He has been compared with Barack Obama and Nelson Mandela, and now Abiy Ahmed can join their superior rank as a winner of the Nobel Peace Prize.
The youngest head of an African state was commended for breaking a bitter and violent deadlock between his country Ethiopia and neighbouring Eritrea.
Mr Ahmed becomes the 100th winner of the Nobel Peace Prize and here is everything you need to know about who he is and why he was chosen.
Where did the conflict between Ethiopia and Eritrea begin?
Neighbours Ethiopia and Eritrea have been bitter foes for decades.
It has led to violent clashes with the bloody scenes clocking up tens of thousands of deaths.
Families, friends and communities have been torn apart – separated, isolated and denied contact with each other for years.
Part of the tension can be brought back to the 1960s when Ethiopia annexed Eritrea.
However, that was reversed in 1993 when Eritreans voted for independence.
At the time the two countries split on okay terms but it wasn't long until things turned nasty.
It came in the form of the border town Badme as both Ethiopia and Eritrea claimed ownership over it.
In 1998, violence exploded in the area with an estimated 80,000 people killed and thousands displaced.
A new millennium saw hope in a peace agreement between the neighbours.
Under the deal, a border commission was established which ended up causing a more complex situation than anticipated.
As the commission declared that Badme belonged to Eritrea, Ethiopia put its foot down and demanded further negotiations.
The situation deteriorated once again with another stalemate with Eritrea refusing to go into talks unless it was a certain Badme was recognised as theirs.
Military conscription was introduced in Eritrea and those who avoided it were punished severely.
Once again, families were in smithereens as tens of thousands of Eritreans fled to Ethiopia, Europe and beyond - adding to an already intense migrant crisis.
For a decade, there was no sign of the grief subsiding.
Ethiopia was also dealing with its own political turmoil.
Mass protests were filling the streets over unhappiness of political corruption and economic woes.
Where does Abiy Ahmed come in?
In April 2018, Abiy Ahmed was elected the prime minister of Ethiopia - becoming the youngest leader in Africa at 41.
Mr Ahmed introduced massive reforms at the beginning of his tenure – releasing political prisoners, unblocking websites, opening talks with China on major debt and promoting gender balance leadership by appointing a record breaking number of women to his cabinet.
More importantly in June 2018, only three months after he took office, Abiy Ahmed announced that Ethiopia would acknowledge the border commission’s decision over Badme.
A month later he travelled to Eritrea’s capital, Asmara, to meet with the country’s president Isaias Afwerki.
He was welcomed with open arms and in a joint statement, the two men declared that the war had ended and a new era of peace and friendship had begun.
Rapid change followed with Eritrea appointing an ambassador to Ethiopia for the first time in 20 years.
Telecommunications between the two were restored and flights between both capitals begun.
Emotional scenes filled headlines as those families, friends and communities once separated were reunited for the first time in decades.
"When Prime Minister Abiy Ahmed reached out his hand, President Afwerki grabbed it, and helped to formalise the peace process between the two countries" the Nobel Peace Prize committee said as the praised President Afewrki for his role in breaking the impasse.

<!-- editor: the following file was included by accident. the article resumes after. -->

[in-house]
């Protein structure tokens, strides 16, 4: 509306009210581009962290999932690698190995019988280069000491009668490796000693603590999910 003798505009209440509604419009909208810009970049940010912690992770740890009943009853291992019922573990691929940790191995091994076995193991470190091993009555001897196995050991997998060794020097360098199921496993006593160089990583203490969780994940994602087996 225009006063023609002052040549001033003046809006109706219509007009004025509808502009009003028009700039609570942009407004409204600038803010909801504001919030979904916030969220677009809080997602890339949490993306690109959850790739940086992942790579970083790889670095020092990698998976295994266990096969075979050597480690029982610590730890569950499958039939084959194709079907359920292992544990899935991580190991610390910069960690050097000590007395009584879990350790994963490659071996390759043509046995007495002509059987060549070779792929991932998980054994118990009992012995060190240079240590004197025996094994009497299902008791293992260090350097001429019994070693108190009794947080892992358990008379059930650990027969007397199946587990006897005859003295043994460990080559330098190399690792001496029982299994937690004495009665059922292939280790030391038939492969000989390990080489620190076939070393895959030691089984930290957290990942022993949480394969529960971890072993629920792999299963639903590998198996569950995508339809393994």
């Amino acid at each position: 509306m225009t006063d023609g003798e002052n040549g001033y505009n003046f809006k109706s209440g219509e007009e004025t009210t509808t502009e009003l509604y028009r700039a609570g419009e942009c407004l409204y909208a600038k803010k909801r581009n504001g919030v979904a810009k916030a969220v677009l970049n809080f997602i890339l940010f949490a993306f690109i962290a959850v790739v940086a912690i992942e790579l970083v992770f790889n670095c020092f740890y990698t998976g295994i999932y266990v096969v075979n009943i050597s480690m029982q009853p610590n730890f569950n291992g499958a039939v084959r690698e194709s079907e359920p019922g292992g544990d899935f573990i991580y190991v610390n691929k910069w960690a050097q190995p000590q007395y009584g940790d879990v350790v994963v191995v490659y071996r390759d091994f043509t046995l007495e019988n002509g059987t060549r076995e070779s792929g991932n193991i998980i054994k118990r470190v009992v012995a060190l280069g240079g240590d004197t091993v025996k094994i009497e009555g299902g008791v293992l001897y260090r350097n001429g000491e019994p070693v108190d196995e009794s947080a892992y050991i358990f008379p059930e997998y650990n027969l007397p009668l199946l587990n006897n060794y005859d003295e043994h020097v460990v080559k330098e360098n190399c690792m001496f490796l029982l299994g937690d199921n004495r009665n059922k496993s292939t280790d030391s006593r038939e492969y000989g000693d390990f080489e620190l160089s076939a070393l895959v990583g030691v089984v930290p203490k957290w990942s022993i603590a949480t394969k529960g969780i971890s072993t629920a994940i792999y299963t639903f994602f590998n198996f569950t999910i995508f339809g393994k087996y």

Who is Abiy Ahmed?
Abiy Ahmed was born in southern Ethiopia’s Jima Zone in 1976 to an Oromo Muslim father and an Amhara Christian mother.
After studying in London, he was awarded a doctorate in peace and security issues from Addis Ababa University.
In the mid 90s, he served as a UN peacekeeper in Rwanda.
Later in 2010, he went into politics and became a member of the Oromo People’s Democratic Ogranisation.
With a mixed ethnic background, Mr Ahmed crossed over and ethnic divides by forming a new alliance between Oromo and the Amhara groups.
Abiy Ahmed is set to collect his award in December in Oslo.
"Humbled and thrilled" is how he described the news of the prize while expressing some hope as to how this will impact the continent
"It is a prize given to Africa, given to Ethiopia, and I can imagine how the rest of Africa’s leaders will take it positively to work on peace building process in our continent" he said.
For now, Abiy Ahmed goes down in history as playing a starring role in softening a once thought of impenetrable dispute.
Now hailed as a visionary and reformer, Abiy Ahmed still has his battles at home.
Ethnic violence has been on the rise in recent years, causing Ethiopia to record more internally displaced people than any other country.
Nearly 2.5million people are displaced by ethnic violence and deep divisions which makes his position vulnerable.
During the summer, Mr Ahmed faced another growing threat to his power when gunmen assassinated high-ranking officials including an army chief.
While the UN acknowledged that the "winds of hope are blowing ever stronger across Africa" with this honour bestowed upon Mr Ahmed, human rights groups including Amnesty International are more cautious.
The organisation said that this should spur Mr Ahmed to enhance reforms in Ethiopia on human rights with ongoing ethnic tensions which "threaten instability and further human rights abuses".
No doubt though, this prestigious honour is a welcome boost for the prime minister as he goes into upcoming parliamentary elections in May 2020.